How to Wash and Care for Acrylic Clothes

Acrylic knitted sweater with care labels being shown

The Spruce / Leticia Almeida

Project Overview
  • Working Time: 5 - 30 mins
  • Total Time: 1 hr - 1 day
  • Skill Level: Beginner

You can find acrylic fabrics in everything from sweaters to socks to children's pajamas. Popular for decades because of their durability and easy care, acrylic fibers are also used prominently in blankets, upholstery, and even luggage. 

Acrylic fibers are quick-drying and draw moisture away from the body. The fibers are resistant to mildew, odor absorption, insect infestation, deterioration from sunlight, oil, and most chemicals. Acrylic fibers can be manufactured to resemble wool, cotton, or a blended appearance with a smooth or fuzzy surface. The fibers hold their shape well and are easy to wash. Here's how to clean and care for your acrylic clothes.

Before You Begin

As with any garment, it is best to carefully read care labels and follow recommended cleaning guidelines for that specific piece of clothing. Most acrylic clothes can be machine-washed. However, some labels may recommend dry cleaning because the trim or inner structure may not be washable.  Delicate items and sweaters should be hand-washed and dried flat to prevent stretching.

What You'll Need

Equipment / Tools

  • Washing machine
  • Dryer or drying rack
  • Large sink or tub
  • Pressing cloth
  • Iron


  • Laundry detergent
  • Stain remover


Materials and tools to wash and care for acrylic clothes

The Spruce / Leticia Almeida

How to Wash Acrylic Clothes
Detergent Regular
Water Temperature Warm or cold
Cycle Type Permanent press
Drying Cycle Low heat
Special Treatments Use pressing cloth during ironing to prevent melting
Iron Settings Lowest setting
  1. Pretreat Stains

    Stains on acrylic fabrics should be treated as soon as possible following specific stain removal guidelines for the type of stain. Pretreat the stains at least 15 minutes before washing so the stain remover has time to break apart the stains so the wash water can carry them away.

    Acrylic knitted sweater spot treated with stain removal spray bottle on top

    The Spruce / Leticia Almeida

  2. Select Laundry Products and Load the Washer

    Use your favorite laundry detergent for acrylic clothes. If the garments are heavily soiled, a heavy-duty detergent like Tide or Persil will be more effective in removing soil. Acrylic fibers can build up excessive static, but a small amount of fabric softener in the final rinse will eliminate clinginess. Or you can use a dryer sheet.

    Laundry detergent bottles resting on open washing machine with acrylic sweater

    The Spruce / Leticia Almeida

  3. Choose a Water Temperature and Wash Cycle

    Acrylic fibers should be washed in warm or cold water. Select the permanent press cycle to help prevent wrinkles that are difficult to remove. If your washer has a high spinning rate for the final cycle (usually a high-efficiency washer), set the spin cycle rate to low.

    Washing machine set to permanent press for acrylic clothes

    The Spruce / Leticia Almeida


    Do not overload the washer. Acrylic clothes should move freely in the washer to prevent wrinkling.

  4. Check for Stains After Washing

    Take a few seconds to check acrylic clothes for any remaining stains before tossing in a dryer. Never place an acrylic garment stained with oil in a hot clothes dryer because the heat can set the oil stain permanently, making it almost impossible to remove.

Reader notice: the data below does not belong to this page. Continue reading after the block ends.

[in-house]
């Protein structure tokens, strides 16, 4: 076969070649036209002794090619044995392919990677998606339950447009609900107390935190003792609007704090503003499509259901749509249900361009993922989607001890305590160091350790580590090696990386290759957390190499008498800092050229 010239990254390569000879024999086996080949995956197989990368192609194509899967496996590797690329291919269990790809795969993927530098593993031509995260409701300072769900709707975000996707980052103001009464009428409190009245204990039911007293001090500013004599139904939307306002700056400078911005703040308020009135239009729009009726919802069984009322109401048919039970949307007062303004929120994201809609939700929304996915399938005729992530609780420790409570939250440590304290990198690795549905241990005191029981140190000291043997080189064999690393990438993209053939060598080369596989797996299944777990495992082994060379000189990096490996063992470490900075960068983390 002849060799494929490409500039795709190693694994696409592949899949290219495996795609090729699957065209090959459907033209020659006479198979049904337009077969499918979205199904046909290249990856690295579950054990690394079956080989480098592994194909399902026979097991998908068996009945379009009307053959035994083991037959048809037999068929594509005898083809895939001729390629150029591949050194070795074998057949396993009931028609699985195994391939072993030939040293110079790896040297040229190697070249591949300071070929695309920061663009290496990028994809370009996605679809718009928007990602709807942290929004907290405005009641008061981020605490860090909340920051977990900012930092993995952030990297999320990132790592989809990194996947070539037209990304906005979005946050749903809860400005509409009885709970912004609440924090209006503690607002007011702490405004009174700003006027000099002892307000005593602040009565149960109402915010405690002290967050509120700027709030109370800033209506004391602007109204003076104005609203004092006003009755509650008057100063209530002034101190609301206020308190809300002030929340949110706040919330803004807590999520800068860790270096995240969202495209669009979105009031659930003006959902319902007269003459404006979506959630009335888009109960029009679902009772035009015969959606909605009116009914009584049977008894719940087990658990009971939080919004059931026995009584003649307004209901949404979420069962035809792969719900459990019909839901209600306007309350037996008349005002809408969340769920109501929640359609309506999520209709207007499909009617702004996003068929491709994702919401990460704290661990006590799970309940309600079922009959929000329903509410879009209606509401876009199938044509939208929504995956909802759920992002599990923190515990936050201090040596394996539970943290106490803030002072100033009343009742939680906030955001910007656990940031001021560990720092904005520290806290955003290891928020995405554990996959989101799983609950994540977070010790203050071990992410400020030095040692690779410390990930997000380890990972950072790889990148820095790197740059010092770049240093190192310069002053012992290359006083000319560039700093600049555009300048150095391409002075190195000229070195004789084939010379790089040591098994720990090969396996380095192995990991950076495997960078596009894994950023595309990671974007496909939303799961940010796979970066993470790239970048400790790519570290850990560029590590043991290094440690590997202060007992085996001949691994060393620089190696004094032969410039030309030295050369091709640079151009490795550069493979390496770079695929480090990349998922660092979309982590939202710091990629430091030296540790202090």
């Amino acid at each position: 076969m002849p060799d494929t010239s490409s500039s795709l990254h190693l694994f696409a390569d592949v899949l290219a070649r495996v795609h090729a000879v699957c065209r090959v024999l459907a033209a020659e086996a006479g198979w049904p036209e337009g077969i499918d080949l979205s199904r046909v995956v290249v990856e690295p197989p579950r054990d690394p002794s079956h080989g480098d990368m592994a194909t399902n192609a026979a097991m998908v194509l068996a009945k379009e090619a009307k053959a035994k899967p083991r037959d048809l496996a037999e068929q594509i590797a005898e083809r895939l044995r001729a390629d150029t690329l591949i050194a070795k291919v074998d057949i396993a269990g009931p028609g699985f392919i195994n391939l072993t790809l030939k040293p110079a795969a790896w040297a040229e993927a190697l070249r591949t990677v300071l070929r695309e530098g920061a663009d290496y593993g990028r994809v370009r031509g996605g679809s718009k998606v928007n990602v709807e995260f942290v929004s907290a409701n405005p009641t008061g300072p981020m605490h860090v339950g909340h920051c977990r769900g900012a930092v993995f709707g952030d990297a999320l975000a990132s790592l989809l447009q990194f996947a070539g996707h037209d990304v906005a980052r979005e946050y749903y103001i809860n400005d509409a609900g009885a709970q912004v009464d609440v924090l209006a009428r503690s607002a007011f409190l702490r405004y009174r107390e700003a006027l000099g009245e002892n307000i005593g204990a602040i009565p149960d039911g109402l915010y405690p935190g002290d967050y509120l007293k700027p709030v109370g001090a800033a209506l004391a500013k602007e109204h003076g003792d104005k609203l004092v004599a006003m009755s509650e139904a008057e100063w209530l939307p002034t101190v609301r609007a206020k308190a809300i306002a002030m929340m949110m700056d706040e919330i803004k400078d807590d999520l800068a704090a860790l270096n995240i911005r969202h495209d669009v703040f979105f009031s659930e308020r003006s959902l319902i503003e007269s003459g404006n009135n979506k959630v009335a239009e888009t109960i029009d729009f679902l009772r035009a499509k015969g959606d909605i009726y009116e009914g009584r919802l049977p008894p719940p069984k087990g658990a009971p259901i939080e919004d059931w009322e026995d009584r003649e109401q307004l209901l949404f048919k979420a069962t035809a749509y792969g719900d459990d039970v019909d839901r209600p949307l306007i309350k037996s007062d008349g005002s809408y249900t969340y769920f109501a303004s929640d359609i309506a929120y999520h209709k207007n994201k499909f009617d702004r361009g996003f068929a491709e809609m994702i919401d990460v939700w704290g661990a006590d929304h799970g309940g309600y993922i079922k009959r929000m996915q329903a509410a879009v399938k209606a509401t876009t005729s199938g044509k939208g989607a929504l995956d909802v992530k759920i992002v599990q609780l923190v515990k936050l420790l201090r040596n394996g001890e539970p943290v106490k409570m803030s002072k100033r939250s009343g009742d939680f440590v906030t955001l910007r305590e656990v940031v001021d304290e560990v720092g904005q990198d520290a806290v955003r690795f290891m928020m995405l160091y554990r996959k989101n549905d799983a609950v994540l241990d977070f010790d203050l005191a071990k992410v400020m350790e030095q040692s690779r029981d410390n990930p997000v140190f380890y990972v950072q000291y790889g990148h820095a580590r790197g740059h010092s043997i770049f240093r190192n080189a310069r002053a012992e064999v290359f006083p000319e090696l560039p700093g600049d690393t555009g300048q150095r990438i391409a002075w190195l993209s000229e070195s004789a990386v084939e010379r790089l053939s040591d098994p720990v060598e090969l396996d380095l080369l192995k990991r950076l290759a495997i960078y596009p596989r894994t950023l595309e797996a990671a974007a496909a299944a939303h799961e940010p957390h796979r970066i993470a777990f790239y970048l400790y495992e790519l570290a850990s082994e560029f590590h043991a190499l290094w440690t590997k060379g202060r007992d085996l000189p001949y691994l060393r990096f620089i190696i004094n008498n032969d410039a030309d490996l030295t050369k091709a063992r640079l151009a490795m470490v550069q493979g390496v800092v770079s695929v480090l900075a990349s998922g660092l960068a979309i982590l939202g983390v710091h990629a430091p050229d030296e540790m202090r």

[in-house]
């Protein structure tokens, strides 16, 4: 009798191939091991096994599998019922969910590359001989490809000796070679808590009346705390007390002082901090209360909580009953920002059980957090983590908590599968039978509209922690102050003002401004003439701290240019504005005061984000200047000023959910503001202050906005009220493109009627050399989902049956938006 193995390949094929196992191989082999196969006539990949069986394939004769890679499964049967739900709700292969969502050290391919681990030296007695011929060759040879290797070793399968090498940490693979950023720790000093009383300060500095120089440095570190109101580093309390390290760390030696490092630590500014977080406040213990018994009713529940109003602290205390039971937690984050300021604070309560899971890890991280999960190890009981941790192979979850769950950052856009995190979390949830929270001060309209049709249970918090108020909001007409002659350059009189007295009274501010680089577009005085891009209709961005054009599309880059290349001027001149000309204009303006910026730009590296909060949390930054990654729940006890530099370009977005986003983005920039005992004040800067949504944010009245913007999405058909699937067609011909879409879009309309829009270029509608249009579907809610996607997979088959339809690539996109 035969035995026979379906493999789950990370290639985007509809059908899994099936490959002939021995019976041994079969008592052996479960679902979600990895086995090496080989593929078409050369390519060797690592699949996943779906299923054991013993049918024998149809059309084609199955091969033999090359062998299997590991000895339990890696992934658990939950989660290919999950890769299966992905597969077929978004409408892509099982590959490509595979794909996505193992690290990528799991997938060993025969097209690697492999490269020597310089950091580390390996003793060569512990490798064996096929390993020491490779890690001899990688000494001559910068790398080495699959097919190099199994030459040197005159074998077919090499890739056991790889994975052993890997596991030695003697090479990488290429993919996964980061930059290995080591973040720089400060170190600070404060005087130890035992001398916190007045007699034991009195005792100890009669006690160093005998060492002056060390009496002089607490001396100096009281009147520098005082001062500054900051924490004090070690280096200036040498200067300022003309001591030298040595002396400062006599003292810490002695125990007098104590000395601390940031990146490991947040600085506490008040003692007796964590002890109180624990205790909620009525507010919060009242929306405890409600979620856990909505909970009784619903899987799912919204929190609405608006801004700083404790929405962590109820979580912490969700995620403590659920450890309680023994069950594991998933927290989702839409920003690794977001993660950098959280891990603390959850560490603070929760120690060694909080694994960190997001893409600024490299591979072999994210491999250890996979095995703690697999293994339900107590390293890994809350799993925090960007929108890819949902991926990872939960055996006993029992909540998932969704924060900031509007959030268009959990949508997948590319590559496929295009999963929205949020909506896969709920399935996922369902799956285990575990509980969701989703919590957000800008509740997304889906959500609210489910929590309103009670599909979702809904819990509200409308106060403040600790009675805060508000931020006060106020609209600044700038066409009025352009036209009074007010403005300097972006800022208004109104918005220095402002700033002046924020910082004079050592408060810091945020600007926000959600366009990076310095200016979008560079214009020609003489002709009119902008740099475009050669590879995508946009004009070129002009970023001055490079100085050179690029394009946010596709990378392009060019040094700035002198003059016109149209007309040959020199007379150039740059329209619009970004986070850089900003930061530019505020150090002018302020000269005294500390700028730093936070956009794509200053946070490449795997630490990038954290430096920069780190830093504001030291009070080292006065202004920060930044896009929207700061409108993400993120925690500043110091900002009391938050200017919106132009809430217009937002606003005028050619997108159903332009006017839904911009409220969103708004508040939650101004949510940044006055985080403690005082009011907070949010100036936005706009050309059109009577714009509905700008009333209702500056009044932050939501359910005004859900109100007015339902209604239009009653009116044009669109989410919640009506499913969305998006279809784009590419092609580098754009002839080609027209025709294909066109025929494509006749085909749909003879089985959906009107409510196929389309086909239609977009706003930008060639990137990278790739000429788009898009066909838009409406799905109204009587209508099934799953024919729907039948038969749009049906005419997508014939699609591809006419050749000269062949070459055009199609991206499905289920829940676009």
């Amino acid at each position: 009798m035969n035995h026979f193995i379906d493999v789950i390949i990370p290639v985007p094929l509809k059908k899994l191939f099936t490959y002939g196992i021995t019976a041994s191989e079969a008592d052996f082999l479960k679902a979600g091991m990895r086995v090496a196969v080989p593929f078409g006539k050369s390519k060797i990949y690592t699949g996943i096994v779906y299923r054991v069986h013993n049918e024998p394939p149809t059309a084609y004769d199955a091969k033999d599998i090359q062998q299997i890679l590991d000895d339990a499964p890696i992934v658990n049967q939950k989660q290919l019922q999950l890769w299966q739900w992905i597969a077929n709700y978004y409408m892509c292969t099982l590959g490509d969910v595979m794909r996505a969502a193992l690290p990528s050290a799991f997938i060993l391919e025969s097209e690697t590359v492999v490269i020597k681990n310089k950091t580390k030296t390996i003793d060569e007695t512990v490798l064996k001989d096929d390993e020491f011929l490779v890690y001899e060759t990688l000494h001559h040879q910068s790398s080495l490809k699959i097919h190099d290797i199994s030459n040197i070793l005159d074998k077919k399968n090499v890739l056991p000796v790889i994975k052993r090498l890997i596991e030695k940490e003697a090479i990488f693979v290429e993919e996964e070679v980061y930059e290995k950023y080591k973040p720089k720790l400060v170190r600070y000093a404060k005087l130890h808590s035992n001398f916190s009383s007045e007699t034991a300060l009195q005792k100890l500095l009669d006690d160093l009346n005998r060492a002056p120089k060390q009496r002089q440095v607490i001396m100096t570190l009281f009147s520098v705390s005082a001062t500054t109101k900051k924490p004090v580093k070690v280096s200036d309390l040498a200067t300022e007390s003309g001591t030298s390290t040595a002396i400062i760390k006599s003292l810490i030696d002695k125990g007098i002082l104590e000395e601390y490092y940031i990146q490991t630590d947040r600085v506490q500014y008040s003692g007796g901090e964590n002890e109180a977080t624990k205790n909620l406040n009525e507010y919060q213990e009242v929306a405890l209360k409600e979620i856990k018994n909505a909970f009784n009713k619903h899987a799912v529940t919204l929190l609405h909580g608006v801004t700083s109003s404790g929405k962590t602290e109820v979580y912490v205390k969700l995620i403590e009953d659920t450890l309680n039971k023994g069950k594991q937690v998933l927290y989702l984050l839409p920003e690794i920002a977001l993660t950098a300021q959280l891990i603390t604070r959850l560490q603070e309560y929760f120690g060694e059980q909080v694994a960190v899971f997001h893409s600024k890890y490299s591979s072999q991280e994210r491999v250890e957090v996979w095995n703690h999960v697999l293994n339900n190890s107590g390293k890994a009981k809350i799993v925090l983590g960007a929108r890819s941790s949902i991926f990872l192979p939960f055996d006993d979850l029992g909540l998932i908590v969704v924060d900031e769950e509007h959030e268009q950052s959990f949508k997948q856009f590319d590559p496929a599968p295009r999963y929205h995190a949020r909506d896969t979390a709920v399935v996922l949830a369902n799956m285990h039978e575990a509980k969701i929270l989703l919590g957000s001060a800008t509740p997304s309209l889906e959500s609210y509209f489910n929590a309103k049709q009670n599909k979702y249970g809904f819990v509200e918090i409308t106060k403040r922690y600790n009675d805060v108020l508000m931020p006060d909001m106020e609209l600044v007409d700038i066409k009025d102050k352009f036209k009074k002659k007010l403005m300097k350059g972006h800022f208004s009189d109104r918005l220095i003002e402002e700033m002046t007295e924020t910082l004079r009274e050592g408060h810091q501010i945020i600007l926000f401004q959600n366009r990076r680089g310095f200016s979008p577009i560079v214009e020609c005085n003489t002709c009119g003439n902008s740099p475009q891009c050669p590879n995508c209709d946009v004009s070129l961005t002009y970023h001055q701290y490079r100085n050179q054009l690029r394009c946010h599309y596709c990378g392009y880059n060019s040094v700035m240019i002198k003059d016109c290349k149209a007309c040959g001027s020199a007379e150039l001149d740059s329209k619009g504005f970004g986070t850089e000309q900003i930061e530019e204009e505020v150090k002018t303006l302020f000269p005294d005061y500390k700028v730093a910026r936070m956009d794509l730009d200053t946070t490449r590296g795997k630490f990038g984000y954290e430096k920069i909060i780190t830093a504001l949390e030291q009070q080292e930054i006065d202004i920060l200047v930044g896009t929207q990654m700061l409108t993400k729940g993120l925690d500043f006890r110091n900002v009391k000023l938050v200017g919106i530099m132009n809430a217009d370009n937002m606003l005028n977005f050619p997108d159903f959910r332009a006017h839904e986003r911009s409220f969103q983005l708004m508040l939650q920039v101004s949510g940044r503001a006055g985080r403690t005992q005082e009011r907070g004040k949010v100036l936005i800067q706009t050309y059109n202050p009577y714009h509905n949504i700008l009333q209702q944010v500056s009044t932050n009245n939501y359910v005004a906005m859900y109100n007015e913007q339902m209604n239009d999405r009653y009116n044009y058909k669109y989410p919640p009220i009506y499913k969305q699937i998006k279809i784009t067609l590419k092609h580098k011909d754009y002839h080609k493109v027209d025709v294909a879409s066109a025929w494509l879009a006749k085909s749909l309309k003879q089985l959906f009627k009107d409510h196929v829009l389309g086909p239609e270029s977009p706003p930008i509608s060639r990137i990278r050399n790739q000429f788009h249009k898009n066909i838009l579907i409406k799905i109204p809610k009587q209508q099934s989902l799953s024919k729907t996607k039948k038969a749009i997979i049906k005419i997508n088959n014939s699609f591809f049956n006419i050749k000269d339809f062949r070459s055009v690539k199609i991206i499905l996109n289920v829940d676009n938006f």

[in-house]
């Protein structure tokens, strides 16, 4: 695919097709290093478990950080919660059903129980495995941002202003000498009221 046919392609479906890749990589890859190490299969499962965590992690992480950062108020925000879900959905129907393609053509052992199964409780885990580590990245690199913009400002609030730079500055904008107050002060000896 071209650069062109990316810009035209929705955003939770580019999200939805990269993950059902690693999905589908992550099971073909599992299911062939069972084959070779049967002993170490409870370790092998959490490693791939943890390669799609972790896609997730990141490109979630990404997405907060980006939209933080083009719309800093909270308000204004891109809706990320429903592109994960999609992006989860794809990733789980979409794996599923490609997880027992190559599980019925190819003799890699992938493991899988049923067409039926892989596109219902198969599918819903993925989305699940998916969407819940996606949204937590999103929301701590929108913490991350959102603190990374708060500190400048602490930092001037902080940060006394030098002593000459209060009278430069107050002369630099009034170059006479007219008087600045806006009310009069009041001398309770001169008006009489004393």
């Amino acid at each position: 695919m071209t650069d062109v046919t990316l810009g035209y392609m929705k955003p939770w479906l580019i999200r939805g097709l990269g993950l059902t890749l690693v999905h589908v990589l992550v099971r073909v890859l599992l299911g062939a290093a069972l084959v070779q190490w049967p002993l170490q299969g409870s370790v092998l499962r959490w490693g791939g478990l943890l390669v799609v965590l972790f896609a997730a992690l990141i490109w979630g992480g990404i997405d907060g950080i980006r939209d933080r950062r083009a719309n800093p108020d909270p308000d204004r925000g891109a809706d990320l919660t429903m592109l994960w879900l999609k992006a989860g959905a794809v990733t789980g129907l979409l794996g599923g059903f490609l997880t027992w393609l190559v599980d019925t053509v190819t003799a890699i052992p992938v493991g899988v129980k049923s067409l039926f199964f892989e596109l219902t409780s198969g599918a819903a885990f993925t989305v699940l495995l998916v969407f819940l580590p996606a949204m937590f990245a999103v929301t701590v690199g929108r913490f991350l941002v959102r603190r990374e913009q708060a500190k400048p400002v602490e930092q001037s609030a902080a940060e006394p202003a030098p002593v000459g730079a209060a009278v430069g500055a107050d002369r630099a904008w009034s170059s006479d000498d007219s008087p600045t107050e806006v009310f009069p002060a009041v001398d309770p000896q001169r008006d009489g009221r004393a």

Acrylic sweater checked for stains after washing

    The Spruce / Leticia Almeida

  5. Select a Drying Cycle

    Acrylic clothes should be tumbled dry on low temperatures. Do not use excessively high heat, which can damage fibers, causing them to shrink or stretch and set wrinkles almost permanently. It is best to remove the clothes while still slightly damp and hang to finish air-drying. 

    Drying machine set to tumble dry low

    The Spruce / Leticia Almeida

  6. Choose a Low Ironing Temperature

    If ironing is necessary, use a very low iron temperature, steam, and a pressing cloth to avoid melting the fibers. If the fabric becomes shiny or develops a hole, there is no way to reverse the damage.

    Iron on low temperature passing over acrylic clothing with pressing cloth

    The Spruce / Leticia Almeida

Storing Acrylic Clothes

Before storing acrylic clothes, be sure that they are thoroughly washed and dried. Knitted garments should be folded and stored flat to prevent stretching.


Ripped seams on acrylic clothes are easily repaired by hand- or machine-sewing. Repairing large holes in the surface of the fabric will be more difficult, and the repair will likely be noticeable.

What Is Acrylic Fabric?

Acrylic is a manmade fiber produced with long-chain synthetic polymers composed of at least 85 percent acrylonitrile, a petrochemical. To improve the fiber's ability to absorb dyes, the acrylonitrile is usually combined with small amounts of other chemicals. Once the fibers are dyed, the fabric is colorfast. Acrylic fibers can be dyed in vibrant colors that don't fade over time. The fabric can be dry spun or wet spun, depending on the special properties needed for particular end-use. Many performance microfiber fabrics are made of acrylic fibers.

Acrylic fibers are among the few synthetic fibers that have an uneven surface when manufacturing is complete. The fibers can be cut into short lengths and spun into threads that resemble natural fibers. They produce a fabric that drapes well and has a silky feel. Acrylic fabrics can have bulk but still be lightweight.

DuPont developed acrylic fibers in 1941 and gave them the trademarked name Orlon. By the mid-1950s, acrylic fibers and fabrics were in mass production for sweaters, gloves, and any product that needed to provide lightweight warmth.